United Airlines Relocating Grounded 737 MAX Jets to Arizona
United Airlines is moving its 14 Boeing 737 MAXes to a storage facility in Arizona as the grounding of the jets continues.
Since the Federal Aviation Administration barred the MAX from flying in March, United has stored 12 of its planes in Houston and the other two in Los Angeles.
Weather is the primary reason the planes in Houston need to be relocated, United said in a statement Wednesday. As hurricane season reaches its peak, it is safer to store aircraft at inland facilities where they are less likely to be damaged by storms. The two planes on the ground at LAX need to be moved because of a construction project at the airport.
"United is fully committed to the safe movement of all our MAX aircraft and we have clearance from the FAA to conduct these ferry flights," the airline said in its statement.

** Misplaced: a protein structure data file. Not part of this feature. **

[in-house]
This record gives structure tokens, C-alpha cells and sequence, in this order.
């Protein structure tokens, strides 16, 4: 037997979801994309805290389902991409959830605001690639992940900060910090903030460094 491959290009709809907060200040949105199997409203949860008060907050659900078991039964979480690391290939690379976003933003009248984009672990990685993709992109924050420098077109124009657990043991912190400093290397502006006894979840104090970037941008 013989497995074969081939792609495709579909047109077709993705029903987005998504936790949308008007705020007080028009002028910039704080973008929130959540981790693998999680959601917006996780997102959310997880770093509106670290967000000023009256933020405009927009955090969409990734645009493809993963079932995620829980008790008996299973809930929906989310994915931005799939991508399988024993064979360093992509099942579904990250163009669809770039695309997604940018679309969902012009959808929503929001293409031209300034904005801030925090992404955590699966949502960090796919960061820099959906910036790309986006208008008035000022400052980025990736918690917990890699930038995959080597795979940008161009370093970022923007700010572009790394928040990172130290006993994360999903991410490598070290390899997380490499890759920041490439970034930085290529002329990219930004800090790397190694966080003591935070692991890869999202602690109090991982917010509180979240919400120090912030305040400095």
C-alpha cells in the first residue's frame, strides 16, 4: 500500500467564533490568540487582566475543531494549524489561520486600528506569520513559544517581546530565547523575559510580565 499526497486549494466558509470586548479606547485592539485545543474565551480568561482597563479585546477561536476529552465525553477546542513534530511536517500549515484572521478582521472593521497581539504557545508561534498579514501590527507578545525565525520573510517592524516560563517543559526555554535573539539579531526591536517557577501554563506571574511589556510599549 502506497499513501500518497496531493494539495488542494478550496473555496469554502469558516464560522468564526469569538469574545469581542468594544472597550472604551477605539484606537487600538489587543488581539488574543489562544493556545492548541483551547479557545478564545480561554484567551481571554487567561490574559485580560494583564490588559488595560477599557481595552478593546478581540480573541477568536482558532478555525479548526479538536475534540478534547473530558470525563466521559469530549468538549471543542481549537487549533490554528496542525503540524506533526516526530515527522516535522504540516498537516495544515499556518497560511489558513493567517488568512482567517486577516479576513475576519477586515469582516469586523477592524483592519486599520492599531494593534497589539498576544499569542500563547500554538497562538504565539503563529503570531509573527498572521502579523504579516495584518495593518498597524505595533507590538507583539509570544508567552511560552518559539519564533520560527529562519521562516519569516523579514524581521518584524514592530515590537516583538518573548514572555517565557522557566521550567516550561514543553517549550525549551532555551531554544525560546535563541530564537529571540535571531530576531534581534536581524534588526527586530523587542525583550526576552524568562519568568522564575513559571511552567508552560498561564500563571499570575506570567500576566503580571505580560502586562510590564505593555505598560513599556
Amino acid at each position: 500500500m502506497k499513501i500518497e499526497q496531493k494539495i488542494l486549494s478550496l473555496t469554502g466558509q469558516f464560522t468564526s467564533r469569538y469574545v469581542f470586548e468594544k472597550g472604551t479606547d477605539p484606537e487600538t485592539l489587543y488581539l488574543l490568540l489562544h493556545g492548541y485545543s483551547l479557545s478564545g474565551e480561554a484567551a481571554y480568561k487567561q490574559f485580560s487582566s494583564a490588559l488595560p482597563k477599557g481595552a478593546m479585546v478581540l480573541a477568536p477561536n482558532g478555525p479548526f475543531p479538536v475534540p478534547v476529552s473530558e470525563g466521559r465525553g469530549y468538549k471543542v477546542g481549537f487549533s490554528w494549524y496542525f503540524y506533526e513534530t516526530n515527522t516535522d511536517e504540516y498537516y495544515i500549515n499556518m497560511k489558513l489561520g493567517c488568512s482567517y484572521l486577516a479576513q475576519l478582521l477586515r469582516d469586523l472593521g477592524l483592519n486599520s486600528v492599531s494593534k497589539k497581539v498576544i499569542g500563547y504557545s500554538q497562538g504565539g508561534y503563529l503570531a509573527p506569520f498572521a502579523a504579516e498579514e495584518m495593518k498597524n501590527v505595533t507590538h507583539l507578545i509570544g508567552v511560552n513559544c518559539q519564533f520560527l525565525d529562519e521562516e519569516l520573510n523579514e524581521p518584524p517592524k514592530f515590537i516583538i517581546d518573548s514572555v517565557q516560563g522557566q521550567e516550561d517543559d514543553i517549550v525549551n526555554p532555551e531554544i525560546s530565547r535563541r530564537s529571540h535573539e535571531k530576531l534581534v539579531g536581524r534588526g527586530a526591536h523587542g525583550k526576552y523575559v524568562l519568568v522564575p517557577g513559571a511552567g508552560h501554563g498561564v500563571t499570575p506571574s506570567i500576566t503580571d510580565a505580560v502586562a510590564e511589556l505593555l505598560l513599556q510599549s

The planes will be put into short-term storage at Phoenix Goodyear Airport, a general aviation airport near near Phoenix.
The global fleet of 737 MAX jets was grounded following two fatal accidents — one in Indonesia and one in Ethiopia — in which a combined 346 people died. Flight control software is suspected of contributing to both crashes, and Boeing has been working with regulators, airlines and other stakeholders to develop an update and new training protocols for flight crews.
Airlines have had some difficulty maintaining their schedules as the grounding continues, and some have been forced to make permanent cuts to their route networks.
United currently plans to reintroduce the 737 MAX to commercial service on Nov. 3, but the FAA has not yet announced an end date to the grounding.
Other airlines are anticipating longer delays for the aircraft's return to service. Southwest, for example, has said its 737 MAXes won't fly passengers again until 2020.